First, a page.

NCDVTMH hosts a discussion with Commissioner Elizabeth Darling from the Administration on Children, Youth and Families and leaders from IPV and substance use programs around the country on substance use coercion research, innovative responses, and recommendations from people with lived experience.

View recording and download handouts.

 

Tools for Transformation: Becoming Accessible, Culturally Responsive, and Trauma-Informed Organizations — An Organizational Reflection Toolkit

Understanding Substance Use Coercion as a Barrier to Economic Stability for Survivors of Intimate Partner Violence: Policy Implications

This policy brief from the Office of the Assistant Secretary for Planning and Evaluation (ASPE) highlights research on substance use coercion, including potential policy and practice responses for the domestic violence and substance use treatment fields and for federal agencies.

 

 


Related Resources


Tools for Transformation: Becoming Accessible, Culturally Responsive, and Trauma-Informed Organizations — An Organizational Reflection Toolkit

Mental Health and Substance Use Coercion Surveys Report

Research has demonstrated that survivors of domestic violence are at greater risk for experiencing a range of mental health and substance use conditions. Yet, most are not asked about their partners’ efforts to undermine their sanity or sobriety, to control their medication and treatment, or to sabotage their recovery and access to resources and support—tactics we refer to as mental health and substance use coercion. In the spring of 2012, the National Domestic Violence Hotline (NDVH) administered two pilot surveys designed to document these tactics.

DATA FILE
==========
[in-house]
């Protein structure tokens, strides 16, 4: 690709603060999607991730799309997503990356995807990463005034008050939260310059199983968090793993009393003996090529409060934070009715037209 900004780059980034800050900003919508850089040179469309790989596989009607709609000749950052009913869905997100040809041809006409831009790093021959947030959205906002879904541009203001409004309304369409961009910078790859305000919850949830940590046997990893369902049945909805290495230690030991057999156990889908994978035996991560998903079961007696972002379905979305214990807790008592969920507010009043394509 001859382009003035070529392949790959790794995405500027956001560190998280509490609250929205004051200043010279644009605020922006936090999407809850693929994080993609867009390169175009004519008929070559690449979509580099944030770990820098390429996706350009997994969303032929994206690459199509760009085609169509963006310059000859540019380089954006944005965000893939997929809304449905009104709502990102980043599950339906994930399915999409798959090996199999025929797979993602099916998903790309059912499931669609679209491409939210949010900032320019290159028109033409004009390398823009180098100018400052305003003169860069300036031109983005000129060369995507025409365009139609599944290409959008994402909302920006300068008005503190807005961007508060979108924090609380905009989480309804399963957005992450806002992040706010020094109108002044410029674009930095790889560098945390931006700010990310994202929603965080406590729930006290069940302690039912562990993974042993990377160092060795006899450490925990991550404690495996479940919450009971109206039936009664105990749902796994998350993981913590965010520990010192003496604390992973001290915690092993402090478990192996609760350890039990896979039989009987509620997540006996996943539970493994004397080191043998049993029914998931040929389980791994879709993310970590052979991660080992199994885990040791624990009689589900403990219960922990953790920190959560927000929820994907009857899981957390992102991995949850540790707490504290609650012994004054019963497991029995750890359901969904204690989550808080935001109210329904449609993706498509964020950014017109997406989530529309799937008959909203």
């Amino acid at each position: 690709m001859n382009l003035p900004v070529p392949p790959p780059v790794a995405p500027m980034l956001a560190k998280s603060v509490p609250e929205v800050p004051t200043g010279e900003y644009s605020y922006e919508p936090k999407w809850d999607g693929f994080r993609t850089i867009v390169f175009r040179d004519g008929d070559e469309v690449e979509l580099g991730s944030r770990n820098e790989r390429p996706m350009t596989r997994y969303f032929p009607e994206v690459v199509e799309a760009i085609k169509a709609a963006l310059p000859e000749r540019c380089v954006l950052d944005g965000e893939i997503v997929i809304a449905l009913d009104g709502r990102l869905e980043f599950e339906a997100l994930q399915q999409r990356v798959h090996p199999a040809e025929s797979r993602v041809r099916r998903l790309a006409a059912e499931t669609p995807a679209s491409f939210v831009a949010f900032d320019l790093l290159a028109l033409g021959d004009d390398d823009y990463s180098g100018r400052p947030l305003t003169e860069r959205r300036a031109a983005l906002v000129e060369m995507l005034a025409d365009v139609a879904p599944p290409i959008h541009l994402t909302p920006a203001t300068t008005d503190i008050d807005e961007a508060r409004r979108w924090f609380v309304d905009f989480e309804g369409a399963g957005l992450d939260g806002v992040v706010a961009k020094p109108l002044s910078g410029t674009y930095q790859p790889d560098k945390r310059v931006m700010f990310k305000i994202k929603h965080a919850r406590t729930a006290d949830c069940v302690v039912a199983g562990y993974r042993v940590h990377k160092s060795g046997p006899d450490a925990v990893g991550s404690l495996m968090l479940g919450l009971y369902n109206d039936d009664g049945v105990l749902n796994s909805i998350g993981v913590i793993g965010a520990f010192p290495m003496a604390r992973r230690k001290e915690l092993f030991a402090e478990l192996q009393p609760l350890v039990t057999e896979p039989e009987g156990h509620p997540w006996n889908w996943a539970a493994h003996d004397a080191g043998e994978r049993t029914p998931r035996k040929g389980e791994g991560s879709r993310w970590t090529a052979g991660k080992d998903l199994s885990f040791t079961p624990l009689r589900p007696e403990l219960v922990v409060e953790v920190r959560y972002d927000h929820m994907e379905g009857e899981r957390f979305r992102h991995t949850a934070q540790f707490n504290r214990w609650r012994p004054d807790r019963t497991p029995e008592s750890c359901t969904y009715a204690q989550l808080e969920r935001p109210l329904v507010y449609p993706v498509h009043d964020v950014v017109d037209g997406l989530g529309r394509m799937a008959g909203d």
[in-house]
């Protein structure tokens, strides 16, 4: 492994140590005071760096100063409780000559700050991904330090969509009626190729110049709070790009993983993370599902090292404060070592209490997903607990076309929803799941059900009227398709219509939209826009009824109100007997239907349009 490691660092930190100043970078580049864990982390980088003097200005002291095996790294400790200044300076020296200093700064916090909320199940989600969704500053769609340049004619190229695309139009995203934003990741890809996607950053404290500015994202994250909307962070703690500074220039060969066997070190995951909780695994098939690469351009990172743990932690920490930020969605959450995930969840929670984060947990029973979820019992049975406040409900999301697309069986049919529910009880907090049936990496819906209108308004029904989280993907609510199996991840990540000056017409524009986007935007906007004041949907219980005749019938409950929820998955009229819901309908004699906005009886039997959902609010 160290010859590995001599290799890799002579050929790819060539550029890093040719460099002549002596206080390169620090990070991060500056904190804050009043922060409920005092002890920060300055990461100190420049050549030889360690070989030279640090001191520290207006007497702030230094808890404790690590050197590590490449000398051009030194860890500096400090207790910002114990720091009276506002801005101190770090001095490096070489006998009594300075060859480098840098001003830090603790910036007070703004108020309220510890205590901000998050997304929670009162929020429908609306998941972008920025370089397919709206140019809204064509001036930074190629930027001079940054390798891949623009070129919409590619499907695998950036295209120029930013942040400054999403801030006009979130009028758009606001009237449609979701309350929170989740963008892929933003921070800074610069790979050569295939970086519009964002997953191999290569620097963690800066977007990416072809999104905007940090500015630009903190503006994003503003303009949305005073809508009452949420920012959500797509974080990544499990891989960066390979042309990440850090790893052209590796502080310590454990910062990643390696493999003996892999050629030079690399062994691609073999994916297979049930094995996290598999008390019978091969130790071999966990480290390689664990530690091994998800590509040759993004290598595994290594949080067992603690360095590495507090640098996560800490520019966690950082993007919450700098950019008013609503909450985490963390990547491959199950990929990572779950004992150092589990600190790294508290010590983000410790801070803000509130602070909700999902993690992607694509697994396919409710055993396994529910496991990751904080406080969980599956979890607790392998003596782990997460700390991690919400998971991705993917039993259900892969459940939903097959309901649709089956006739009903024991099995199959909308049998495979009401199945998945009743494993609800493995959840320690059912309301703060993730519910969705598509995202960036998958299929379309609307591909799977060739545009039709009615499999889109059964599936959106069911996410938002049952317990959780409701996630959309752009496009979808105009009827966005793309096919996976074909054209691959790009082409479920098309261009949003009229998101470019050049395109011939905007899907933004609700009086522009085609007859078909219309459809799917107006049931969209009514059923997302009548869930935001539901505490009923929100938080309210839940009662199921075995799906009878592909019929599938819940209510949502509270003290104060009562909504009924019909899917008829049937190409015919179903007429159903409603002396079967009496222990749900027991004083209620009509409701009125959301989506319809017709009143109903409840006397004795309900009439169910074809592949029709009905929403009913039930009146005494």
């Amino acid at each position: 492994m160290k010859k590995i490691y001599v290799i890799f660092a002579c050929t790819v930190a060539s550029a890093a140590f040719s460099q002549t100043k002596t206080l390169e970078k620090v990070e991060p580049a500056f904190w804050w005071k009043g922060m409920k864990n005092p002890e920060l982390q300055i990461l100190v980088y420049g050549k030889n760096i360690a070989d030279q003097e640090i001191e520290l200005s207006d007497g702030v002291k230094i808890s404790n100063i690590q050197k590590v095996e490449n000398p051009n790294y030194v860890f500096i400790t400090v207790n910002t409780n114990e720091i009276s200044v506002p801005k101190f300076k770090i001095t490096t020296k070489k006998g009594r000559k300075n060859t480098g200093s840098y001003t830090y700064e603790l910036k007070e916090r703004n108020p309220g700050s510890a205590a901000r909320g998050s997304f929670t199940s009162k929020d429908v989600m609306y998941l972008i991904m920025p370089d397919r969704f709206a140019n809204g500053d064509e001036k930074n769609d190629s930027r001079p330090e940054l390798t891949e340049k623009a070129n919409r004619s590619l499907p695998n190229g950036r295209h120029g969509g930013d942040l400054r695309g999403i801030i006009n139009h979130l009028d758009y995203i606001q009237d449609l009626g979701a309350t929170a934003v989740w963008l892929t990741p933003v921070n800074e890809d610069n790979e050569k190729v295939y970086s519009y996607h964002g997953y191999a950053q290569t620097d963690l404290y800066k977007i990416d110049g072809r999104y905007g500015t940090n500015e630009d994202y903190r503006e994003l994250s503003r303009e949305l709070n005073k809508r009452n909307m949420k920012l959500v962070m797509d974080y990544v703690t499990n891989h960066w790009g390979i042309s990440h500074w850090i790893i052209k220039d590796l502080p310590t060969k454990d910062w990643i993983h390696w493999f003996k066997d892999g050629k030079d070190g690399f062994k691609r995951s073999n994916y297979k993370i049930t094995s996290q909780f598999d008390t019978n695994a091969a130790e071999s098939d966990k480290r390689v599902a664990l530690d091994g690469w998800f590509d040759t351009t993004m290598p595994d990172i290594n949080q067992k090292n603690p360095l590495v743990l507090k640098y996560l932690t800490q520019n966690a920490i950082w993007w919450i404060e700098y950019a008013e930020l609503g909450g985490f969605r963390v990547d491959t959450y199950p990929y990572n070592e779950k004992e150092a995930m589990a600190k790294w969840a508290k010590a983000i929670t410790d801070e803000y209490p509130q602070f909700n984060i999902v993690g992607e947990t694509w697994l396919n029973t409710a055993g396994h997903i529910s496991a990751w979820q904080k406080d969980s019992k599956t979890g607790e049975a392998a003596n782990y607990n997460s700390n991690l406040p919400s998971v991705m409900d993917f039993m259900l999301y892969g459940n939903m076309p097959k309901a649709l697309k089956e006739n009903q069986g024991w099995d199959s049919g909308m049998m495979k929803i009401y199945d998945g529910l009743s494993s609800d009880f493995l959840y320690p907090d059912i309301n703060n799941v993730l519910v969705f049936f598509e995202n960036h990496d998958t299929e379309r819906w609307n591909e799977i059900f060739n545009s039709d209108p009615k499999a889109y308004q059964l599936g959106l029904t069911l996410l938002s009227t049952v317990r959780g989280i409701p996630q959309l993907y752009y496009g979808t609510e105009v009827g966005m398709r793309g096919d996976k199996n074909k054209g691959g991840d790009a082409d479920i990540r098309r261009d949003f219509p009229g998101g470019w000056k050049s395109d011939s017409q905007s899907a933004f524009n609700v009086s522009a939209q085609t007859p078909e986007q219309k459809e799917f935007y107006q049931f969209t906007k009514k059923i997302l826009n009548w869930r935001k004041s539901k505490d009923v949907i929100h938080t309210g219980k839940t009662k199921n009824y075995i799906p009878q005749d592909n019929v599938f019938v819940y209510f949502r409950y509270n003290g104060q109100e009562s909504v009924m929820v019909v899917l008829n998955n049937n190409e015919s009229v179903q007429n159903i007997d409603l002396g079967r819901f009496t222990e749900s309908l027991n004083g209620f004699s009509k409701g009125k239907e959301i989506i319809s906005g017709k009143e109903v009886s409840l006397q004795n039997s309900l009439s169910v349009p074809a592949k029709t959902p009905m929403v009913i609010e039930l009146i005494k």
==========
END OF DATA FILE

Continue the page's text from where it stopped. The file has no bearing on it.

Learn more and read the full report.

 

 

Tools for Transformation: Becoming Accessible, Culturally Responsive, and Trauma-Informed Organizations — An Organizational Reflection Toolkit

Coercion Related to Mental Health and Substance Use in the Context of Intimate Partner Violence: A Toolkit

This toolkit provides trauma-informed guidance for primary care and behavioral health providers on 1) understanding mental health and substance use coercion and their impact on safety, treatment access, and recovery; 2) incorporating questions about mental health and substance use coercion into routine clinical assessments; 3) responding to individuals who disclose experiences of coercion; 4) factoring mental health and substance use coercion into treatment planning, overdose and relapse prevention, and recovery support; 5) strategizing with survivors to address treatment sabotage by an abusive partner; 6) addressing privacy, confidentiality, and documentation; and 7) linking survivors to IPV-specific resources.

Learn more and download the full toolkit.